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The Mythological Fates

Updated on June 2, 2012

The Fates

The Fates were three mythological Greek goddesses who decided the course, or threads, of a person’s life. These goddesses, Clotho, Lachesis, and Atropos, often depicted as old women spinning, were believed to determine the events in and duration of someone’s life. It was believed Clotho spun the thread representing a person’s life, Lachesis decided how the life would be lived and Atropos was the one who decided for how long and had shears to cut the thread. Collectively they were known as the Moerae.

The Fates were popular in Greek mythology, poetry, and literature. There is a scene in Homer’s Odyssey which refers to them. They were also depicted as individuals by some, who believed the three, were in charge of watching over a person’s fate.

According to the poet Hesiod, the Fates were the daughters of Zeus and Themis. Hesiod confuses his readers though by identifying them in some of his work as the offspring of Nyx, the goddess of Night.

According to legend, the Fates are old enough to have been in existence before any of the other mythological gods. It is not known exactly how powerful the three in combination were. It’s thought by some they determine the fate of the gods as well. Therefore, even they fear them. Some Greeks claim the Fates visit the cradle of every newborn infant to determine their future…kind of like more modern Fairy Godmothers.

In most mythologies the three represent the rulers of the past, present and future. Many believe they symbolize a trinity of goddesses, the Virgin, Mother and Crone. The Crone was depicted as Creator, Preserver and Destroyer.

The Fates appear in numerous other mythologies as well. In most they were also seen as weavers, so perhaps there is a common thread leading to their origin.The Romans called her Fotuna, also a trinity. To the Babylonian’s, her name was Mammetum, meaning "Mother of Destiny.” However, some researchers have suggested all may have originated from the primordial Indo-European Kali Ma or “Mother of Karma.”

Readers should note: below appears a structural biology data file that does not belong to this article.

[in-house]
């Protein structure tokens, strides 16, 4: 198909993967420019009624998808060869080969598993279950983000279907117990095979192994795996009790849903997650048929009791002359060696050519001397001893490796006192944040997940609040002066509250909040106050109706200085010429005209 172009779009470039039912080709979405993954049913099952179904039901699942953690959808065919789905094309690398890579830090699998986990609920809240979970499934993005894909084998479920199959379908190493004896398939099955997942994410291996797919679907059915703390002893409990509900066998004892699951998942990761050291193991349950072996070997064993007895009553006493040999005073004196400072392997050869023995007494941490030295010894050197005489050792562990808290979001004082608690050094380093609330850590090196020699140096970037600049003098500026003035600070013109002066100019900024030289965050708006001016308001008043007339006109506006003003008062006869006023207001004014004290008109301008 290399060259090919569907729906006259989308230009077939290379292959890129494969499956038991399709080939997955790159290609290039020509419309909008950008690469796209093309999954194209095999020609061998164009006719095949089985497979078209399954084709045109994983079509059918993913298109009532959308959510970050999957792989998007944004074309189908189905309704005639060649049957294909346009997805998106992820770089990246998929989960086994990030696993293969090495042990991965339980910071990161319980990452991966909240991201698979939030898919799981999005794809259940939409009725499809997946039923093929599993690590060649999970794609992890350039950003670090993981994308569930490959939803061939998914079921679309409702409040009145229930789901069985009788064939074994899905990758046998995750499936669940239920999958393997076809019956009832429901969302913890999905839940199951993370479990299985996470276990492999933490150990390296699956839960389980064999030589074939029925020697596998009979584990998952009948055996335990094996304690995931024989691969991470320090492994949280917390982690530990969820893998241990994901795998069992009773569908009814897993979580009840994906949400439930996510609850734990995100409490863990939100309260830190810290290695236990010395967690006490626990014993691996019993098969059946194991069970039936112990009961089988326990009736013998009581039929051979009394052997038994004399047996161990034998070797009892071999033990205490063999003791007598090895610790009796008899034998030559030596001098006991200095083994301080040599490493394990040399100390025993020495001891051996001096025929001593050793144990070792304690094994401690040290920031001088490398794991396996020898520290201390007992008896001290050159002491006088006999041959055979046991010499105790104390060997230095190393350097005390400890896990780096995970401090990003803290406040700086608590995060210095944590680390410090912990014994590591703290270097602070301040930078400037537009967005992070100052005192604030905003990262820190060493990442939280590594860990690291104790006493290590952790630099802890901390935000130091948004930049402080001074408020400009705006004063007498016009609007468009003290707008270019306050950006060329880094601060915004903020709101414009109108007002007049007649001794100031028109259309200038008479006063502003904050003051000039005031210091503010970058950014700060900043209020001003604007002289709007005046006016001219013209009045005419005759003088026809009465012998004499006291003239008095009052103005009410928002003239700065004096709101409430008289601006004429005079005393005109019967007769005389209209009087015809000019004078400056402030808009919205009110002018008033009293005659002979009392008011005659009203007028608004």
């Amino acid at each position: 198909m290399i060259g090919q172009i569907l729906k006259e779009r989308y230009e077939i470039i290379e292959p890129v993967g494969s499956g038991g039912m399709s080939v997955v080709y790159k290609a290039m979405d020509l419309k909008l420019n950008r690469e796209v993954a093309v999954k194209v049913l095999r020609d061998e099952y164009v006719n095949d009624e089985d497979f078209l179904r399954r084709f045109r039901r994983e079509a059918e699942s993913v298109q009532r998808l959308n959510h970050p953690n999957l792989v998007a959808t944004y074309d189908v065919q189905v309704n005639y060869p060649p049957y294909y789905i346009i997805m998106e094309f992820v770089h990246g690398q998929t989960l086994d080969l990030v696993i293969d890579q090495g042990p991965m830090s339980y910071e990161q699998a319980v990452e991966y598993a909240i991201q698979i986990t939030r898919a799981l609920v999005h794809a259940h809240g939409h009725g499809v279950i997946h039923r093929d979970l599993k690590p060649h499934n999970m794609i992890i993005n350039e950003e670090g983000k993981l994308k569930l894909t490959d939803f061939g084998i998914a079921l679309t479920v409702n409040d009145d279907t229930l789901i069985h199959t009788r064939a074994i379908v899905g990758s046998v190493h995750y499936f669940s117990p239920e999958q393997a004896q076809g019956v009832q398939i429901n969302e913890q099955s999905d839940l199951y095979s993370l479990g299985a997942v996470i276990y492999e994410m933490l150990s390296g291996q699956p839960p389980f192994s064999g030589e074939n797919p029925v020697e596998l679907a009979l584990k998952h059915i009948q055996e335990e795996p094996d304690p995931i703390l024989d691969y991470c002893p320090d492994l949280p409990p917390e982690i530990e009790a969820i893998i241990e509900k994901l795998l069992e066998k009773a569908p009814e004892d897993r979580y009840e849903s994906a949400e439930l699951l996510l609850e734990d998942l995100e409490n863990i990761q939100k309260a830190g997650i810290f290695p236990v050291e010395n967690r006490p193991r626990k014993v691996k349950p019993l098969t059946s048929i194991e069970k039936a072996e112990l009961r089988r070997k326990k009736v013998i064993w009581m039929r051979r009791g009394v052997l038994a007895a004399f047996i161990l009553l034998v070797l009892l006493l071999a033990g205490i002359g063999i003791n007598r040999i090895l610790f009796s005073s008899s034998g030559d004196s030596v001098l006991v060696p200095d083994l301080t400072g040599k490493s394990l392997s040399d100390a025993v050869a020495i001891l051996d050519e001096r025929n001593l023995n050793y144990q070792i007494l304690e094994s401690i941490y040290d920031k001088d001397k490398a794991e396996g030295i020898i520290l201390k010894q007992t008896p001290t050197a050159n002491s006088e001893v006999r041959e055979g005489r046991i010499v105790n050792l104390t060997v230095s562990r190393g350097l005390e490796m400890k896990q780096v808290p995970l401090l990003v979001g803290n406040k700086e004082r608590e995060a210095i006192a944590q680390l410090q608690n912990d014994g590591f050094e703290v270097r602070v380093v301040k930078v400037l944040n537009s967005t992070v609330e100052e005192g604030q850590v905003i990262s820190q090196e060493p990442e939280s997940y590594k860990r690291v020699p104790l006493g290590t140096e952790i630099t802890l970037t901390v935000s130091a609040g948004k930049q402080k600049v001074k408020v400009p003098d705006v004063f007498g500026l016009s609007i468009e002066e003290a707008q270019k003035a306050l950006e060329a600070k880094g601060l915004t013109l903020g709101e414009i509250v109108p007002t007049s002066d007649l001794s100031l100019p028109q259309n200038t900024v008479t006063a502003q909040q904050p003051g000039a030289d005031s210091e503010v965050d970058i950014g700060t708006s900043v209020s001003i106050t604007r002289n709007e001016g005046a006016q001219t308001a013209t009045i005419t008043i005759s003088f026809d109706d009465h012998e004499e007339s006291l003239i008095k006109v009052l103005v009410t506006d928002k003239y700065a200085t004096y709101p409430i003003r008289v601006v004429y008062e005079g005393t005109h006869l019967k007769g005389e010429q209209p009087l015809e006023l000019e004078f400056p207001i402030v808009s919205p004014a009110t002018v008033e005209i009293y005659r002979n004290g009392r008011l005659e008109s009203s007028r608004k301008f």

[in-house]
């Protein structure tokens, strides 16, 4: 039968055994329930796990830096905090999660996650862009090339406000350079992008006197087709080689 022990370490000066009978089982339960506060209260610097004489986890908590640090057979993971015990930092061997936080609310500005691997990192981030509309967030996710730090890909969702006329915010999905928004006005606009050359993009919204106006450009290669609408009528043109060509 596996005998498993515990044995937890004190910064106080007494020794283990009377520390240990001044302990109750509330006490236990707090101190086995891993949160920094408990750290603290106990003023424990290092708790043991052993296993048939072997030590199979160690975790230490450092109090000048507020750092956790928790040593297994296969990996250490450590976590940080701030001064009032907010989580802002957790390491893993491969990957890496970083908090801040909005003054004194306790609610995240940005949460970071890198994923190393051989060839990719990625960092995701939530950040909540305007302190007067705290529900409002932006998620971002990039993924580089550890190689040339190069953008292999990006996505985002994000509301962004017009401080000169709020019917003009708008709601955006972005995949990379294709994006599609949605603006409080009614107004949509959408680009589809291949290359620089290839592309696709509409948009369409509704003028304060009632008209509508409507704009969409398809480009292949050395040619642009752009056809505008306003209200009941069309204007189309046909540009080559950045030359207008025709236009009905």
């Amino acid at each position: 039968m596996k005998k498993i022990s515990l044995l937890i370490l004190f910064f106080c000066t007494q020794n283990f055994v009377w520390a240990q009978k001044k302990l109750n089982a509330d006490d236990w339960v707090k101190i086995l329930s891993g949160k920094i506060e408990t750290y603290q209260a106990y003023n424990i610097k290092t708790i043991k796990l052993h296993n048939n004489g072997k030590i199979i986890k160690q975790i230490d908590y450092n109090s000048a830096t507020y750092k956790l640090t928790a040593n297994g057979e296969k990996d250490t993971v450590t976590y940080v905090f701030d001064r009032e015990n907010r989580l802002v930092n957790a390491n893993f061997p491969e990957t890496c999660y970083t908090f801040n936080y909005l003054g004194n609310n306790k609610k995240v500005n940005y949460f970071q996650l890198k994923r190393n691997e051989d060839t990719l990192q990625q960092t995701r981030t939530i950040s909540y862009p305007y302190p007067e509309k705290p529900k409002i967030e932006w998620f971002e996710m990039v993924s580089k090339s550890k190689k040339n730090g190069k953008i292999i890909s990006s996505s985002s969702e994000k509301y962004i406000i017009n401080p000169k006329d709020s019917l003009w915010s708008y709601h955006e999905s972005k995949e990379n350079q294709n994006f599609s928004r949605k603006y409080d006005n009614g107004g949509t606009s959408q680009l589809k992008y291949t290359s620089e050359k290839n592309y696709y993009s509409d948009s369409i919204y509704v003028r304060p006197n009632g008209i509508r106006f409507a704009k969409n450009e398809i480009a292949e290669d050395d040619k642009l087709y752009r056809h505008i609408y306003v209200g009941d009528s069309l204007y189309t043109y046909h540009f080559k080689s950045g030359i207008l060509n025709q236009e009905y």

In other trinity mythologies they appear in guises as the Horae, Graces, Muses, Gorgons, and Furies as well as a host of others. There were, the Norns or “Weird Sisters of the north,” the Zorya of the Slavs, the Morrigan of the Irish and Guinevere or Brigit of the Britons.

There were others, such as the Trinity of Aphrodite, better known as the Horae. The Horae were the three celestial nymphs, Eunomia, Dike and Eirene, meaning Order, Peace, and Justice. The names refer to each of their responsibilities.

The Slav’s believed the Fates decisions were not set in concrete and magic could sometimes be used in influencing them, allowing them to live a longer life. But, not all consisted of a trinity. A Russian myth holds a young maiden, the Virgin of Dawn, was the first Fate. Another similar equivalent would be the Greek god Eros.

By the middle ages, in many cultures the Fates had degenerated to the status of fairies and elves. But they are still alive and well in Greek Mythology and others, although with varying minute changes. For instance, Greeks will leave food in the room of a newborn to put the Fates in a better mood before they make their decisions concerning the child. Gypsy legends say "three ladies in white" stand at the cradle of a child and later in life, when it’s time, take back the soul.

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    • Daffy Duck profile image

      Daffy Duck 

      6 years ago from Cornelius, Oregon

      Stephen King wrote a book called Insomnia. It emntioned the 3 fates by name. Have you heard of it? It's a classic Stephen King novel.

    • JY3502 profile imageAUTHOR

      John Young 

      6 years ago from Florence, South Carolina

      I don't remember what site it was, but it's possible my source was incorrect. Just google "the fates" and you'll probably find it.

    • parwatisingari profile image

      parwatisingari 

      6 years ago from India

      This was an interesting read, but could you give me the reference for Kali-ma being the mother of Karma? I cannot Kali as far as I have learnt my religion is not the mother of Karma.

    • JY3502 profile imageAUTHOR

      John Young 

      6 years ago from Florence, South Carolina

      Thank you, I have 672 others to keep you busy.

    • profile image

      Ana Louis 

      6 years ago

      I liked this and found it very interesting.

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